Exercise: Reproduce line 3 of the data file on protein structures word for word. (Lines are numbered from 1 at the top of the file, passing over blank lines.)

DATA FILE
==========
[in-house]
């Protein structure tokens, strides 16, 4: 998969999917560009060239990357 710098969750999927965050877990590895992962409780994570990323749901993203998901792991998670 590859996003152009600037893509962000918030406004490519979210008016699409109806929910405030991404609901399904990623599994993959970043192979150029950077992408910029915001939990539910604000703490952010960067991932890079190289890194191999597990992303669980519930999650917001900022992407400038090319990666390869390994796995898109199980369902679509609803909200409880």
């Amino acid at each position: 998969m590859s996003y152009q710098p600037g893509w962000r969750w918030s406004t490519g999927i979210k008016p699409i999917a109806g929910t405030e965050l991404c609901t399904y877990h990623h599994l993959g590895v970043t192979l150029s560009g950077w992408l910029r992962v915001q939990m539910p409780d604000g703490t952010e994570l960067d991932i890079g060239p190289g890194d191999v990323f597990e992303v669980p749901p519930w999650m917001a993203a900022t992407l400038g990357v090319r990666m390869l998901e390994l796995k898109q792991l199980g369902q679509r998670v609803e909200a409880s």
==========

């Amino acid at each position: 998969m590859s996003y152009q710098p600037g893509w962000r969750w918030s406004t490519g999927i979210k008016p699409i999917a109806g929910t405030e965050l991404c609901t399904y877990h990623h599994l993959g590895v970043t192979l150029s560009g950077w992408l910029r992962v915001q939990m539910p409780d604000g703490t952010e994570l960067d991932i890079g060239p190289g890194d191999v990323f597990e992303v669980p749901p519930w999650m917001a993203a900022t992407l400038g990357v090319r990666m390869l998901e390994l796995k898109q792991l199980g369902q679509r998670v609803e909200a409880s």